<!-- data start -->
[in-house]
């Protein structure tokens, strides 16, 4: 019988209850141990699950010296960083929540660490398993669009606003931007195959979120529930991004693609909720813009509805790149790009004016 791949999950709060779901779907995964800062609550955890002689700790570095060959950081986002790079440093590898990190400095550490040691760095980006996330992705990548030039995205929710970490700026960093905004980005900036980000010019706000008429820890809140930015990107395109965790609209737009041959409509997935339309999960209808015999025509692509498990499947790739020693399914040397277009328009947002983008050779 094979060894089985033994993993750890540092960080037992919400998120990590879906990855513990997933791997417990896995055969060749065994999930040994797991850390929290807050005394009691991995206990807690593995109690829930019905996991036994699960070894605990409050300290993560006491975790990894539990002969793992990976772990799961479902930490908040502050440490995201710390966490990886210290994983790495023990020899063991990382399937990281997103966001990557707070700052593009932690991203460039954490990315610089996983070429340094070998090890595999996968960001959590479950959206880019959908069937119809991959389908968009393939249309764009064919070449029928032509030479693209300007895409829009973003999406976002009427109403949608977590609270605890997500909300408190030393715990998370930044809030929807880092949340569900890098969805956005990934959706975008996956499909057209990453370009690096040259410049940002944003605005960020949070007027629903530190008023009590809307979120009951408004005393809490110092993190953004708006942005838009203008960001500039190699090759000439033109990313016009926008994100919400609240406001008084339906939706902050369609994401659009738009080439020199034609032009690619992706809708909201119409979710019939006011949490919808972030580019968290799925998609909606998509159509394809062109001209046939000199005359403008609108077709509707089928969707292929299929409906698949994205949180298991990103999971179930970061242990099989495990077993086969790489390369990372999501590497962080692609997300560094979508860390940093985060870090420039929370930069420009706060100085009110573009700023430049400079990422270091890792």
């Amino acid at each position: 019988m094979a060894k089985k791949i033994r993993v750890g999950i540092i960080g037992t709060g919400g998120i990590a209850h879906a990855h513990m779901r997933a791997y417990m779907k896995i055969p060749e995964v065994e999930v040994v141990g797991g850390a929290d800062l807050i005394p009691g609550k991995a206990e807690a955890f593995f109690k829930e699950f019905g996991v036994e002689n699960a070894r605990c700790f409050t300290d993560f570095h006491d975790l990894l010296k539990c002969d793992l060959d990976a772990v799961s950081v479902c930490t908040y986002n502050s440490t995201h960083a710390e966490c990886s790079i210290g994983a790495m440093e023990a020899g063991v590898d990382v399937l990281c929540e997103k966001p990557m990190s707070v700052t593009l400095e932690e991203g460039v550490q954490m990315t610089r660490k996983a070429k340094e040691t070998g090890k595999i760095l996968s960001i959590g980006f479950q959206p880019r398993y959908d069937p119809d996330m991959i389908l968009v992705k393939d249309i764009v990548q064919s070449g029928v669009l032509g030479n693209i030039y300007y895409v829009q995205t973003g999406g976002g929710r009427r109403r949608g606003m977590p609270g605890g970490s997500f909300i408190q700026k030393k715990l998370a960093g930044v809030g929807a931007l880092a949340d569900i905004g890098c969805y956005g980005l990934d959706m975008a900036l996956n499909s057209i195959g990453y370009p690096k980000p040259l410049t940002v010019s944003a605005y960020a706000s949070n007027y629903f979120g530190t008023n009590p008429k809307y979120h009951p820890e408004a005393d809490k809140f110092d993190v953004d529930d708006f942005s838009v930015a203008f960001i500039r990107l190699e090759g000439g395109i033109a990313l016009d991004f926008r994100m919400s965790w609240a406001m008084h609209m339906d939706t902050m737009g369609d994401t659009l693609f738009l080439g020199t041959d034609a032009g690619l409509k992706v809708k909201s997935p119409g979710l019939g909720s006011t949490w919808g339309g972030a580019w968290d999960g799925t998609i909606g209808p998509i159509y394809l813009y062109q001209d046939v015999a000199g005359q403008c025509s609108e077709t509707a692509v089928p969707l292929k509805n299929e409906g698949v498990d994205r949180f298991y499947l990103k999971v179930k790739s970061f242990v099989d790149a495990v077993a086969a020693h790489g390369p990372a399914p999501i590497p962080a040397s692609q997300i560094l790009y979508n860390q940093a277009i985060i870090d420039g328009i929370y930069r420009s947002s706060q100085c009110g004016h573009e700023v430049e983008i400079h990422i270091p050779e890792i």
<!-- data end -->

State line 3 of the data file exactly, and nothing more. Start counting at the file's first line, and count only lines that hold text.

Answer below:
């Amino acid at each position: 019988m094979a060894k089985k791949i033994r993993v750890g999950i540092i960080g037992t709060g919400g998120i990590a209850h879906a990855h513990m779901r997933a791997y417990m779907k896995i055969p060749e995964v065994e999930v040994v141990g797991g850390a929290d800062l807050i005394p009691g609550k991995a206990e807690a955890f593995f109690k829930e699950f019905g996991v036994e002689n699960a070894r605990c700790f409050t300290d993560f570095h006491d975790l990894l010296k539990c002969d793992l060959d990976a772990v799961s950081v479902c930490t908040y986002n502050s440490t995201h960083a710390e966490c990886s790079i210290g994983a790495m440093e023990a020899g063991v590898d990382v399937l990281c929540e997103k966001p990557m990190s707070v700052t593009l400095e932690e991203g460039v550490q954490m990315t610089r660490k996983a070429k340094e040691t070998g090890k595999i760095l996968s960001i959590g980006f479950q959206p880019r398993y959908d069937p119809d996330m991959i389908l968009v992705k393939d249309i764009v990548q064919s070449g029928v669009l032509g030479n693209i030039y300007y895409v829009q995205t973003g999406g976002g929710r009427r109403r949608g606003m977590p609270g605890g970490s997500f909300i408190q700026k030393k715990l998370a960093g930044v809030g929807a931007l880092a949340d569900i905004g890098c969805y956005g980005l990934d959706m975008a900036l996956n499909s057209i195959g990453y370009p690096k980000p040259l410049t940002v010019s944003a605005y960020a706000s949070n007027y629903f979120g530190t008023n009590p008429k809307y979120h009951p820890e408004a005393d809490k809140f110092d993190v953004d529930d708006f942005s838009v930015a203008f960001i500039r990107l190699e090759g000439g395109i033109a990313l016009d991004f926008r994100m919400s965790w609240a406001m008084h609209m339906d939706t902050m737009g369609d994401t659009l693609f738009l080439g020199t041959d034609a032009g690619l409509k992706v809708k909201s997935p119409g979710l019939g909720s006011t949490w919808g339309g972030a580019w968290d999960g799925t998609i909606g209808p998509i159509y394809l813009y062109q001209d046939v015999a000199g005359q403008c025509s609108e077709t509707a692509v089928p969707l292929k509805n299929e409906g698949v498990d994205r949180f298991y499947l990103k999971v179930k790739s970061f242990v099989d790149a495990v077993a086969a020693h790489g390369p990372a399914p999501i590497p962080a040397s692609q997300i560094l790009y979508n860390q940093a277009i985060i870090d420039g328009i929370y930069r420009s947002s706060q100085c009110g004016h573009e700023v430049e983008i400079h990422i270091p050779e890792i």